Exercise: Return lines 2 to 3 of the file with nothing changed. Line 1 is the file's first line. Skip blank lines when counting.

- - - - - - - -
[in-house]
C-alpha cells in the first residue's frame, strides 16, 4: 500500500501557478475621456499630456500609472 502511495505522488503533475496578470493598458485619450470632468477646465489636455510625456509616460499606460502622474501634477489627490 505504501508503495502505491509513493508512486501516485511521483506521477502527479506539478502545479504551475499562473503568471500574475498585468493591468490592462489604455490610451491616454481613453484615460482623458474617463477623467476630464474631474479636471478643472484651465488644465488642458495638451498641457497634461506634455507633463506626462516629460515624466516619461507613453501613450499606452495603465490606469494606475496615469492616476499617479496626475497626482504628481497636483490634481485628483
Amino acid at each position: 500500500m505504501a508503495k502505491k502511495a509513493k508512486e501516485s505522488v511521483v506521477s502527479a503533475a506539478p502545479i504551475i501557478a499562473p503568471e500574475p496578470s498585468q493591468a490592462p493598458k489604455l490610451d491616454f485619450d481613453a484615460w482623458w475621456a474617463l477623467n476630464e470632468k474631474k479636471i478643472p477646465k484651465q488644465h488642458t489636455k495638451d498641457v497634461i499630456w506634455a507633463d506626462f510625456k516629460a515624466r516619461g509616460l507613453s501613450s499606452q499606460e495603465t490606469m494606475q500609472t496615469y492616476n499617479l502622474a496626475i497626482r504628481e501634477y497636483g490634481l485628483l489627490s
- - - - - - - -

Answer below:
C-alpha cells in the first residue's frame, strides 16, 4: 500500500501557478475621456499630456500609472 502511495505522488503533475496578470493598458485619450470632468477646465489636455510625456509616460499606460502622474501634477489627490 505504501508503495502505491509513493508512486501516485511521483506521477502527479506539478502545479504551475499562473503568471500574475498585468493591468490592462489604455490610451491616454481613453484615460482623458474617463477623467476630464474631474479636471478643472484651465488644465488642458495638451498641457497634461506634455507633463506626462516629460515624466516619461507613453501613450499606452495603465490606469494606475496615469492616476499617479496626475497626482504628481497636483490634481485628483
Amino acid at each position: 500500500m505504501a508503495k502505491k502511495a509513493k508512486e501516485s505522488v511521483v506521477s502527479a503533475a506539478p502545479i504551475i501557478a499562473p503568471e500574475p496578470s498585468q493591468a490592462p493598458k489604455l490610451d491616454f485619450d481613453a484615460w482623458w475621456a474617463l477623467n476630464e470632468k474631474k479636471i478643472p477646465k484651465q488644465h488642458t489636455k495638451d498641457v497634461i499630456w506634455a507633463d506626462f510625456k516629460a515624466r516619461g509616460l507613453s501613450s499606452q499606460e495603465t490606469m494606475q500609472t496615469y492616476n499617479l502622474a496626475i497626482r504628481e501634477y497636483g490634481l485628483l489627490s